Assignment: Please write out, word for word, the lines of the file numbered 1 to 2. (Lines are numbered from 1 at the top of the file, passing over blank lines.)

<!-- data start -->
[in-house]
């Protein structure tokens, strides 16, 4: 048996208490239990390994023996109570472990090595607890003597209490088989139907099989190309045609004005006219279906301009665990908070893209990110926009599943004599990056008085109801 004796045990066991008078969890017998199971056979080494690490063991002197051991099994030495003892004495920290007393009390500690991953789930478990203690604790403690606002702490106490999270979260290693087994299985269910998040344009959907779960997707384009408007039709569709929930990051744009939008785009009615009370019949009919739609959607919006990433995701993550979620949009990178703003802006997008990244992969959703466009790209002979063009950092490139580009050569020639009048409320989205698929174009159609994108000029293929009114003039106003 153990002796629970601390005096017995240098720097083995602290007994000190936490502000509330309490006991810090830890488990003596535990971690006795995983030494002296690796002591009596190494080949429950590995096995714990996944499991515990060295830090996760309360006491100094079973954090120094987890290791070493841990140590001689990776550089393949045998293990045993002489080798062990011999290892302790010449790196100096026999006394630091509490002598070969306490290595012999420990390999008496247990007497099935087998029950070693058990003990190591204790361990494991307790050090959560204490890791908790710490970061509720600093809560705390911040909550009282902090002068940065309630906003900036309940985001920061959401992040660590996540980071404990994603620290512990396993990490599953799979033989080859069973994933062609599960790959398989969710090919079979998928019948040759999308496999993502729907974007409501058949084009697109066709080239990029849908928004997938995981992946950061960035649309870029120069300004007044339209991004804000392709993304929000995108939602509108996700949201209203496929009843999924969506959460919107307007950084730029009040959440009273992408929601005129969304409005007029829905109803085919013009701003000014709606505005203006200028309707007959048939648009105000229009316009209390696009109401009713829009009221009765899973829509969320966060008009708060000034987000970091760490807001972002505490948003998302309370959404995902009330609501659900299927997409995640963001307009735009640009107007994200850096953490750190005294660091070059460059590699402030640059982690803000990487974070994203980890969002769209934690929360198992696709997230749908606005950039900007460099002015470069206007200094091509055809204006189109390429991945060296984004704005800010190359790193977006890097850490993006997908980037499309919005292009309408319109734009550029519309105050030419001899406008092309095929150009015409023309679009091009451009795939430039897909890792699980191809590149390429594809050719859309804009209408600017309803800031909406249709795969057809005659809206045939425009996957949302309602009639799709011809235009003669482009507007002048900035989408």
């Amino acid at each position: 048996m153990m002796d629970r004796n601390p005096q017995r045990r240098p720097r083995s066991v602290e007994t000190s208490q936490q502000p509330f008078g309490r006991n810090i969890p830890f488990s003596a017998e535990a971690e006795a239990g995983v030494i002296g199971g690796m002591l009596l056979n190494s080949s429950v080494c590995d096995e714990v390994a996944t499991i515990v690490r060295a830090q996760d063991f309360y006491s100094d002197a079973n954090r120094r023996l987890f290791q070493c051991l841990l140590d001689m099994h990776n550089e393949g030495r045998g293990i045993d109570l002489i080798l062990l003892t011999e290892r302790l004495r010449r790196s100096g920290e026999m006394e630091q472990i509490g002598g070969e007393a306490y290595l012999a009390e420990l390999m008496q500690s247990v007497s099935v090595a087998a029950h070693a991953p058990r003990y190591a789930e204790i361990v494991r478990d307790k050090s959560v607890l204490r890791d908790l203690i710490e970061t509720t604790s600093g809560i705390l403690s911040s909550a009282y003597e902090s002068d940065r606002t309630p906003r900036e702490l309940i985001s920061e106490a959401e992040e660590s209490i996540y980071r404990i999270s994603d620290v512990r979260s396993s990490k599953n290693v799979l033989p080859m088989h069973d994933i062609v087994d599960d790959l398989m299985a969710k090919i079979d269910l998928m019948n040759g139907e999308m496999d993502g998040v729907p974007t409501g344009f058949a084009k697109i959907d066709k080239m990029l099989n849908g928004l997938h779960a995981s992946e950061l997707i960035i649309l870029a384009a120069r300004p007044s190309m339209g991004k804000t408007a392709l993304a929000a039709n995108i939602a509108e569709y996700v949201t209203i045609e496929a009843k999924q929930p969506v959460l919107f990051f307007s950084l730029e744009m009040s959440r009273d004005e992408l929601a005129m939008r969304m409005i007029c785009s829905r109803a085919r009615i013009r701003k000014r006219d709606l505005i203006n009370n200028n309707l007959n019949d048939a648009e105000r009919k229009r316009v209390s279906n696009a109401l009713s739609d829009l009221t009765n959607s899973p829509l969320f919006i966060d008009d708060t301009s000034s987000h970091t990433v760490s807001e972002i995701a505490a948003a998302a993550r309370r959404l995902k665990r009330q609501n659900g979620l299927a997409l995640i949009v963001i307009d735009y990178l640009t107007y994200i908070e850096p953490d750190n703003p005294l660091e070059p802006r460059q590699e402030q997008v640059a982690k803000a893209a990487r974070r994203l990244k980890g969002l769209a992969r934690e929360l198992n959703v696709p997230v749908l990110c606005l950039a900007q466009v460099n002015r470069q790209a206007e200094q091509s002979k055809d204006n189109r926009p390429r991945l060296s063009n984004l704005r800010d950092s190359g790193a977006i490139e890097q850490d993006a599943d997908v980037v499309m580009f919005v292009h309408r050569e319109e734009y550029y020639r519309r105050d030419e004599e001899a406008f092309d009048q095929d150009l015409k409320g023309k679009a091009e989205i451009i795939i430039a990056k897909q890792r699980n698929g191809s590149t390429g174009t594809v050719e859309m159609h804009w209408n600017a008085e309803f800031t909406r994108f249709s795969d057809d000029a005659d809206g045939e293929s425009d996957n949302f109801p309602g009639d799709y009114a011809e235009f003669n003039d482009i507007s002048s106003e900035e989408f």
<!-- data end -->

[in-house]
């Protein structure tokens, strides 16, 4: 048996208490239990390994023996109570472990090595607890003597209490088989139907099989190309045609004005006219279906301009665990908070893209990110926009599943004599990056008085109801 004796045990066991008078969890017998199971056979080494690490063991002197051991099994030495003892004495920290007393009390500690991953789930478990203690604790403690606002702490106490999270979260290693087994299985269910998040344009959907779960997707384009408007039709569709929930990051744009939008785009009615009370019949009919739609959607919006990433995701993550979620949009990178703003802006997008990244992969959703466009790209002979063009950092490139580009050569020639009048409320989205698929174009159609994108000029293929009114003039106003 153990002796629970601390005096017995240098720097083995602290007994000190936490502000509330309490006991810090830890488990003596535990971690006795995983030494002296690796002591009596190494080949429950590995096995714990996944499991515990060295830090996760309360006491100094079973954090120094987890290791070493841990140590001689990776550089393949045998293990045993002489080798062990011999290892302790010449790196100096026999006394630091509490002598070969306490290595012999420990390999008496247990007497099935087998029950070693058990003990190591204790361990494991307790050090959560204490890791908790710490970061509720600093809560705390911040909550009282902090002068940065309630906003900036309940985001920061959401992040660590996540980071404990994603620290512990396993990490599953799979033989080859069973994933062609599960790959398989969710090919079979998928019948040759999308496999993502729907974007409501058949084009697109066709080239990029849908928004997938995981992946950061960035649309870029120069300004007044339209991004804000392709993304929000995108939602509108996700949201209203496929009843999924969506959460919107307007950084730029009040959440009273992408929601005129969304409005007029829905109803085919013009701003000014709606505005203006200028309707007959048939648009105000229009316009209390696009109401009713829009009221009765899973829509969320966060008009708060000034987000970091760490807001972002505490948003998302309370959404995902009330609501659900299927997409995640963001307009735009640009107007994200850096953490750190005294660091070059460059590699402030640059982690803000990487974070994203980890969002769209934690929360198992696709997230749908606005950039900007460099002015470069206007200094091509055809204006189109390429991945060296984004704005800010190359790193977006890097850490993006997908980037499309919005292009309408319109734009550029519309105050030419001899406008092309095929150009015409023309679009091009451009795939430039897909890792699980191809590149390429594809050719859309804009209408600017309803800031909406249709795969057809005659809206045939425009996957949302309602009639799709011809235009003669482009507007002048900035989408």